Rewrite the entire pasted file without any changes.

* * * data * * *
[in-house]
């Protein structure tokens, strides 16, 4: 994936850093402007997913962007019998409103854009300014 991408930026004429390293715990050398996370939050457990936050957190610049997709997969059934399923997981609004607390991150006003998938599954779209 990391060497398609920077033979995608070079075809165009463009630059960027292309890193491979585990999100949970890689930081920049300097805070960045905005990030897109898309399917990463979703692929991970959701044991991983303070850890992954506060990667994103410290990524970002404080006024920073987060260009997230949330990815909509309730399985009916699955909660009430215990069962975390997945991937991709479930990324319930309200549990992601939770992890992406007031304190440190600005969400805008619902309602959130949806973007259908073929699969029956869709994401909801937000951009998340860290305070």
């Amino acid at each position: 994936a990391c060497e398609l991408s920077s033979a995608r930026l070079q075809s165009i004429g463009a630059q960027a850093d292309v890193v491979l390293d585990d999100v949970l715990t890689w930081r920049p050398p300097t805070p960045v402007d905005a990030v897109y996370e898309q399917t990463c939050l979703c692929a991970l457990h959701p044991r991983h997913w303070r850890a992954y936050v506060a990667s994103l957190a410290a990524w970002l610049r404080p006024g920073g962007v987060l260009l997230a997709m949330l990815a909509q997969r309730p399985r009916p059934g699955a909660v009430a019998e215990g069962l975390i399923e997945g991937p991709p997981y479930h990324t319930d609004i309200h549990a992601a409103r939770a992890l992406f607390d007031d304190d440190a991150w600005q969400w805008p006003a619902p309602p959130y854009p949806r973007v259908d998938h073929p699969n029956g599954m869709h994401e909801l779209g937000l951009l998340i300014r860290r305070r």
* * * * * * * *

[in-house]
């Protein structure tokens, strides 16, 4: 994936850093402007997913962007019998409103854009300014 991408930026004429390293715990050398996370939050457990936050957190610049997709997969059934399923997981609004607390991150006003998938599954779209 990391060497398609920077033979995608070079075809165009463009630059960027292309890193491979585990999100949970890689930081920049300097805070960045905005990030897109898309399917990463979703692929991970959701044991991983303070850890992954506060990667994103410290990524970002404080006024920073987060260009997230949330990815909509309730399985009916699955909660009430215990069962975390997945991937991709479930990324319930309200549990992601939770992890992406007031304190440190600005969400805008619902309602959130949806973007259908073929699969029956869709994401909801937000951009998340860290305070």
């Amino acid at each position: 994936a990391c060497e398609l991408s920077s033979a995608r930026l070079q075809s165009i004429g463009a630059q960027a850093d292309v890193v491979l390293d585990d999100v949970l715990t890689w930081r920049p050398p300097t805070p960045v402007d905005a990030v897109y996370e898309q399917t990463c939050l979703c692929a991970l457990h959701p044991r991983h997913w303070r850890a992954y936050v506060a990667s994103l957190a410290a990524w970002l610049r404080p006024g920073g962007v987060l260009l997230a997709m949330l990815a909509q997969r309730p399985r009916p059934g699955a909660v009430a019998e215990g069962l975390i399923e997945g991937p991709p997981y479930h990324t319930d609004i309200h549990a992601a409103r939770a992890l992406f607390d007031d304190d440190a991150w600005q969400w805008p006003a619902p309602p959130y854009p949806r973007v259908d998938h073929p699969n029956g599954m869709h994401e909801l779209g937000l951009l998340i300014r860290r305070r």